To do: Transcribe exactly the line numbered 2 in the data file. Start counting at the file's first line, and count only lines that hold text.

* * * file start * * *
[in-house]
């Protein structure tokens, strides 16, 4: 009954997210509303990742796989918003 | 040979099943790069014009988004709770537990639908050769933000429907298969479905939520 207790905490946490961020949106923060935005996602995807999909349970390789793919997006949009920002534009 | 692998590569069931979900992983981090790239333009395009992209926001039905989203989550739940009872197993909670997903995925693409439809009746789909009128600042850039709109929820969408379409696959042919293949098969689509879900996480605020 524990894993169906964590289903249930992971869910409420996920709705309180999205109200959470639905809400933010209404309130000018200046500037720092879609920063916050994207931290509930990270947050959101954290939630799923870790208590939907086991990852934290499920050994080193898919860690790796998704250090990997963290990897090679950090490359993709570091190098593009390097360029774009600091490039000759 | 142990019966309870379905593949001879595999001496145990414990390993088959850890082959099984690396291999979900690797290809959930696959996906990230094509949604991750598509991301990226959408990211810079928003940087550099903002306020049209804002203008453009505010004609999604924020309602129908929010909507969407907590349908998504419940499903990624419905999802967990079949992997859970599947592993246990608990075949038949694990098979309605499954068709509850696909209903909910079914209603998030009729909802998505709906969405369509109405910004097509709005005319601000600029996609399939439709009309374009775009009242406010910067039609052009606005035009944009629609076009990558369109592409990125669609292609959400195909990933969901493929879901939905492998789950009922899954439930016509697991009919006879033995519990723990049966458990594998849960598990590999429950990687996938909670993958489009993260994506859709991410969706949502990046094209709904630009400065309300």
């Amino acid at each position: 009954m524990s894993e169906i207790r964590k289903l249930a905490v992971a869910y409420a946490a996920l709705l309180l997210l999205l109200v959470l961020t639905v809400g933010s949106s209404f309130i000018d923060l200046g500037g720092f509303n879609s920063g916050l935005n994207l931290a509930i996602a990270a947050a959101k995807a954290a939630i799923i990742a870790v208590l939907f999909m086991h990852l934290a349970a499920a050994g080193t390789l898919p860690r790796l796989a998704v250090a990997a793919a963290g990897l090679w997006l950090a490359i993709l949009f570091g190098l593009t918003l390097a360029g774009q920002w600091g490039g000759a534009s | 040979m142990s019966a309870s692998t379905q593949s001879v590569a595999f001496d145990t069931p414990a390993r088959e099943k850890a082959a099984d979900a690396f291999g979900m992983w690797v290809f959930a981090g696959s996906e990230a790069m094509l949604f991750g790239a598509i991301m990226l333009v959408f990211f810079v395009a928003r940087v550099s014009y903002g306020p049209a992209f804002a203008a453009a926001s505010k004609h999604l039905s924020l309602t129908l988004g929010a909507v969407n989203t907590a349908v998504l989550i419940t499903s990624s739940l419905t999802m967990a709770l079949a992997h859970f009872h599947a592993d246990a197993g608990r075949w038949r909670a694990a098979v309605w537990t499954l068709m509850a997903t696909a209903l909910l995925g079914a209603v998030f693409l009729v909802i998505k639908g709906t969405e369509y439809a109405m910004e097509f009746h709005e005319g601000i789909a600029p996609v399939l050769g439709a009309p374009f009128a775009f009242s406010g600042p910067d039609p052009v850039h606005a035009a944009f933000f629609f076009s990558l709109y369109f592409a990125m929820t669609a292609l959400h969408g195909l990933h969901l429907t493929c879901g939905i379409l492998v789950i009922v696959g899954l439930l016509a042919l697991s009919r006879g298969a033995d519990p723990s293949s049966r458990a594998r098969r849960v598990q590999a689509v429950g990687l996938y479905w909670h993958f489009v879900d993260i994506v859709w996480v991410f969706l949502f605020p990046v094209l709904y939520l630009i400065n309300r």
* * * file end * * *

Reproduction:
């Protein structure tokens, strides 16, 4: 009954997210509303990742796989918003 | 040979099943790069014009988004709770537990639908050769933000429907298969479905939520 207790905490946490961020949106923060935005996602995807999909349970390789793919997006949009920002534009 | 692998590569069931979900992983981090790239333009395009992209926001039905989203989550739940009872197993909670997903995925693409439809009746789909009128600042850039709109929820969408379409696959042919293949098969689509879900996480605020 524990894993169906964590289903249930992971869910409420996920709705309180999205109200959470639905809400933010209404309130000018200046500037720092879609920063916050994207931290509930990270947050959101954290939630799923870790208590939907086991990852934290499920050994080193898919860690790796998704250090990997963290990897090679950090490359993709570091190098593009390097360029774009600091490039000759 | 142990019966309870379905593949001879595999001496145990414990390993088959850890082959099984690396291999979900690797290809959930696959996906990230094509949604991750598509991301990226959408990211810079928003940087550099903002306020049209804002203008453009505010004609999604924020309602129908929010909507969407907590349908998504419940499903990624419905999802967990079949992997859970599947592993246990608990075949038949694990098979309605499954068709509850696909209903909910079914209603998030009729909802998505709906969405369509109405910004097509709005005319601000600029996609399939439709009309374009775009009242406010910067039609052009606005035009944009629609076009990558369109592409990125669609292609959400195909990933969901493929879901939905492998789950009922899954439930016509697991009919006879033995519990723990049966458990594998849960598990590999429950990687996938909670993958489009993260994506859709991410969706949502990046094209709904630009400065309300």